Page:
Painting and Visual Memory

how our brain processes what we see

Our brain receives 10 images per second from our eyes, each one overlapping the previous as it fades away. If you set a camera shutter speed to 1/10 of a second you would get a lot of blurry photos from the movement of the camera and subjects, but our eyes are marvelous in the way they can keep our focus while following movement.
A good rule for all painting, especially with a moving figure is to select a point of focus, the exact spot where your eye would focus. If you are following that point within the picture then everything that is still or moving in a different direction would be moving across your picture. Although moving in space, the point that your eye follows is really ‘stillness’ within the picture. And still objects that your point of focus passes by would be as ‘movement’ in the picture.
This movement would vibrate softly at 1/10 of a second. These vibrations being noticed at the edges where ‘moving’ and ‘still’ objects interact, and becoming more noticeable as objects cross with greater speed or nearness.

When capturing a moment, instead of an instant you would record various impressions as the eye twitches around a scene. In one moment the eye captures a first impression which would echo as a second and third impressions take precedent, possibly returning for the first impression once again. In this way a moment would capture overlapping instances, with the focal point of the last instant remaining strongest, sharpest, and most active with the focal points of previous frames fading in importance.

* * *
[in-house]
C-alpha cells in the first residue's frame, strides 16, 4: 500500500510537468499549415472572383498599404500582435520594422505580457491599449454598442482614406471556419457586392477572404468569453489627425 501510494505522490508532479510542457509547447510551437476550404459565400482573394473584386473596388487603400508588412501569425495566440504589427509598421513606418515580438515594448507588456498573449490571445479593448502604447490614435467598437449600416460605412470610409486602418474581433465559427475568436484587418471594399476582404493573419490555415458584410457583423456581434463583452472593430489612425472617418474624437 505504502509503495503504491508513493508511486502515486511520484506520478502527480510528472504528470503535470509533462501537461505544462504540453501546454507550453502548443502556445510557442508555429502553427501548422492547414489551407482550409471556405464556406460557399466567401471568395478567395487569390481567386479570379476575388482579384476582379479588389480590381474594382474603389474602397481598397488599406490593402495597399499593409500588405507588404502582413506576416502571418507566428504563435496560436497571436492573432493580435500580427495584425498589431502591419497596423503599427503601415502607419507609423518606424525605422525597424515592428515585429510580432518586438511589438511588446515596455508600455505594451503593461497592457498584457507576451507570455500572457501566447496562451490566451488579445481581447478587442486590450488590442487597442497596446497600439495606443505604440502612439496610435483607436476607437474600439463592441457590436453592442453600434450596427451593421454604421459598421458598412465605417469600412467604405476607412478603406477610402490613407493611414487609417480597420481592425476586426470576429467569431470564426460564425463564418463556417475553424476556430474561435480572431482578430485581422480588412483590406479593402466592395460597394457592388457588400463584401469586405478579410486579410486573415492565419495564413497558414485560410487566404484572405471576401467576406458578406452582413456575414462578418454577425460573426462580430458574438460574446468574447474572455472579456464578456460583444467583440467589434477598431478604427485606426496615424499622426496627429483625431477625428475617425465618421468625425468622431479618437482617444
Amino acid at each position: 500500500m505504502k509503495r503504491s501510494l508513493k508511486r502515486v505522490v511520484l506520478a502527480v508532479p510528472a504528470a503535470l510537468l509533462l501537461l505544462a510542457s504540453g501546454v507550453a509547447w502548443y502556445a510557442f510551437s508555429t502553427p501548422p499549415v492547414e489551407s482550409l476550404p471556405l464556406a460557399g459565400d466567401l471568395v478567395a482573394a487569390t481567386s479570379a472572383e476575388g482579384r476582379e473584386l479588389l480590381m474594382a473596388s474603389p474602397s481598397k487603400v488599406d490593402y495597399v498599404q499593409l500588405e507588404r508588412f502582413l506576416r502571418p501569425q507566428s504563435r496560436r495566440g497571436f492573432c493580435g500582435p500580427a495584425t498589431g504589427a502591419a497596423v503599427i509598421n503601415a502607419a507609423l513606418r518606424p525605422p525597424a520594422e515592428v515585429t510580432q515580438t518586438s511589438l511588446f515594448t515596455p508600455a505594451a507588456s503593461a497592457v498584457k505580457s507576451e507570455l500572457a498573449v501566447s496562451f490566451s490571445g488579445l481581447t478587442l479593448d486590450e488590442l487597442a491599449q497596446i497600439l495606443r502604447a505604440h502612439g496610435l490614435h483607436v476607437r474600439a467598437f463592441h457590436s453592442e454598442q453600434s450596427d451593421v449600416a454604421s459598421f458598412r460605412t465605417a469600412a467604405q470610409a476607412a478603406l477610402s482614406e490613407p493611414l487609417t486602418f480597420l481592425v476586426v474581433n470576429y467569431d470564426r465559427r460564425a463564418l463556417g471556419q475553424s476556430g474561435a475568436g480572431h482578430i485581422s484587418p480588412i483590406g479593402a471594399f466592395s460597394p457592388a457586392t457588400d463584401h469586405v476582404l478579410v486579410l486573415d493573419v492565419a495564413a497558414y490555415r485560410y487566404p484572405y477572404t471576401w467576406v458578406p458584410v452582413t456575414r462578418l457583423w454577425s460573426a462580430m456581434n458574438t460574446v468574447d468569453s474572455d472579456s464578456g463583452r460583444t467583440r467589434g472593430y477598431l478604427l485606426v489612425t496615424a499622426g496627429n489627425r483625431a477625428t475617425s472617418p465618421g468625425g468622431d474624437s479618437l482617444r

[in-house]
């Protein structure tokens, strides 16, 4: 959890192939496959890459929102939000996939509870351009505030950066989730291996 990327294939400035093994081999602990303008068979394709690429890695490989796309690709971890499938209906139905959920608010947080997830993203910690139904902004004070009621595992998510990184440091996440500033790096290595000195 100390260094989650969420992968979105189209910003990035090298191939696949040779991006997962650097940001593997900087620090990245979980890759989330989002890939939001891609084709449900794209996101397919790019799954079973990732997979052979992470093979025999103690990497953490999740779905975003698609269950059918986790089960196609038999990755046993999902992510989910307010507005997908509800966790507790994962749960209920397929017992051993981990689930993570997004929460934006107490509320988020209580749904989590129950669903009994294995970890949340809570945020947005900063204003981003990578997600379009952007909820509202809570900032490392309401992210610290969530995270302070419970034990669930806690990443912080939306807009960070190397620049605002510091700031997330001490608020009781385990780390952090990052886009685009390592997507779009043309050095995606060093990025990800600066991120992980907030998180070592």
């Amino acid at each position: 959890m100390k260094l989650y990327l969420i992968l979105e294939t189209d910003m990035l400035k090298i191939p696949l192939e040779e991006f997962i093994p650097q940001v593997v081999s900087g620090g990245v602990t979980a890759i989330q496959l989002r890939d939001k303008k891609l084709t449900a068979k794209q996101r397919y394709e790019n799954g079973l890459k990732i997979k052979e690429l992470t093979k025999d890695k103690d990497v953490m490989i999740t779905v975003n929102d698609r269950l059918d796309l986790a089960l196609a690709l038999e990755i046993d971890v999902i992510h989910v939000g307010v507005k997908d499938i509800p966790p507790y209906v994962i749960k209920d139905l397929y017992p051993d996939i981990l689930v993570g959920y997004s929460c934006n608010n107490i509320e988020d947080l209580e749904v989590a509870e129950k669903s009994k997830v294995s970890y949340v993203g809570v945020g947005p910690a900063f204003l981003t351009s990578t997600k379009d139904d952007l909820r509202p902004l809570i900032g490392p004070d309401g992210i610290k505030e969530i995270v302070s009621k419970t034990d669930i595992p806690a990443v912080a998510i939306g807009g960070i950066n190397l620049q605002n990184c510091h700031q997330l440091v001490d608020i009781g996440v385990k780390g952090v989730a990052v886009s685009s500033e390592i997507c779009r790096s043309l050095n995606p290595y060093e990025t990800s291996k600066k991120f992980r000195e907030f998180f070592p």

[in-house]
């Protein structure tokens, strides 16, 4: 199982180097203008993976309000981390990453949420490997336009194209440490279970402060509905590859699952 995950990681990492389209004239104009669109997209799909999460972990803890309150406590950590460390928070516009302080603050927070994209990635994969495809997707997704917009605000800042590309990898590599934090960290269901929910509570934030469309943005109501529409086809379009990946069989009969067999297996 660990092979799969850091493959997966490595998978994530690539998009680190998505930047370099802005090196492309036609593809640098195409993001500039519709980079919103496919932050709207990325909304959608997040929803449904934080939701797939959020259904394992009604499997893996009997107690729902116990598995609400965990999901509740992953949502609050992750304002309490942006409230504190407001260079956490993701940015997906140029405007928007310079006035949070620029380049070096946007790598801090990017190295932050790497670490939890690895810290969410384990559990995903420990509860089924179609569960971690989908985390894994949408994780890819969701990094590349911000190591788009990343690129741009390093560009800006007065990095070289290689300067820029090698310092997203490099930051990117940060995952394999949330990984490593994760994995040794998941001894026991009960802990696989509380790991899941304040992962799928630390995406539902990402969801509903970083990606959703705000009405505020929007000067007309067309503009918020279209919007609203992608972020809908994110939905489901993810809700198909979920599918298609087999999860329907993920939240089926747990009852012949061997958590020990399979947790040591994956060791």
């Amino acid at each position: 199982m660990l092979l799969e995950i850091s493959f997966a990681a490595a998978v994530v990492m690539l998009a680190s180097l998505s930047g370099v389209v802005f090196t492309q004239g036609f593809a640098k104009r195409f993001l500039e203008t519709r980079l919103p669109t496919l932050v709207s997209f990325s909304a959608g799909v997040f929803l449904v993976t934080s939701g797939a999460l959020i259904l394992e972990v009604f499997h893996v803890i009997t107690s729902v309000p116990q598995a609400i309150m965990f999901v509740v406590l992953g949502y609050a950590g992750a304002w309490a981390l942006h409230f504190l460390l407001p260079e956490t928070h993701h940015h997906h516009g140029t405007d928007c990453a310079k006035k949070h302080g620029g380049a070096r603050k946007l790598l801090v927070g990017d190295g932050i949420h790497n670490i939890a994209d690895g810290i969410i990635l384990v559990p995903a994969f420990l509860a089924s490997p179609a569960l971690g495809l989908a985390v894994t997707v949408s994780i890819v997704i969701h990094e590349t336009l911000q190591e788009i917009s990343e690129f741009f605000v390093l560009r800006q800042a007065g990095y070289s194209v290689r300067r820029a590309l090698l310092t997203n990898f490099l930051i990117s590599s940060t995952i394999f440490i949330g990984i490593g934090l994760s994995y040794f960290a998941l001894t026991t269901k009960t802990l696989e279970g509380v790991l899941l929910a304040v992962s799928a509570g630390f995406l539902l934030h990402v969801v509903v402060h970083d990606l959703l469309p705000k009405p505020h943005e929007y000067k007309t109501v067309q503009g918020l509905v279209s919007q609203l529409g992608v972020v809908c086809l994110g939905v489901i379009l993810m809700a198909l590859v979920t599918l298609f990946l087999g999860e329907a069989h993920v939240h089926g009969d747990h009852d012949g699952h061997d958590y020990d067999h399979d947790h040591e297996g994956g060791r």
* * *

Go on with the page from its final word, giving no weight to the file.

In one scene all the elements of the picture need to be given their place in the moment, their order in the flickering of the eye. Possibly only 3/10 of a second, with 1/10 dominating.

Researchers in museums have found that 30 seconds is the average amount of time visitors spend in front of works of art. After looking at a work of art it for only 30 seconds, students will use their visual recall to discuss what they noticed in order to demonstrate that really seeing and reflecting on a work of art requires time.

When we do we form a real memory of the actions required to undertake a task. We build on our initial attempts. The memory to ski, to dance, to swim, to skip, to ride a bicycle, to write, to draw, to pay a musical instrument – these cannot be caught by a complex collection of digital recording devices.

All praise to the blogger Mark Stewart but does such a record need to be entertaining to gain validity and so a place in Digital Lives  at the British Library. (Bell and Gemmel, 2009. p. 225)

 

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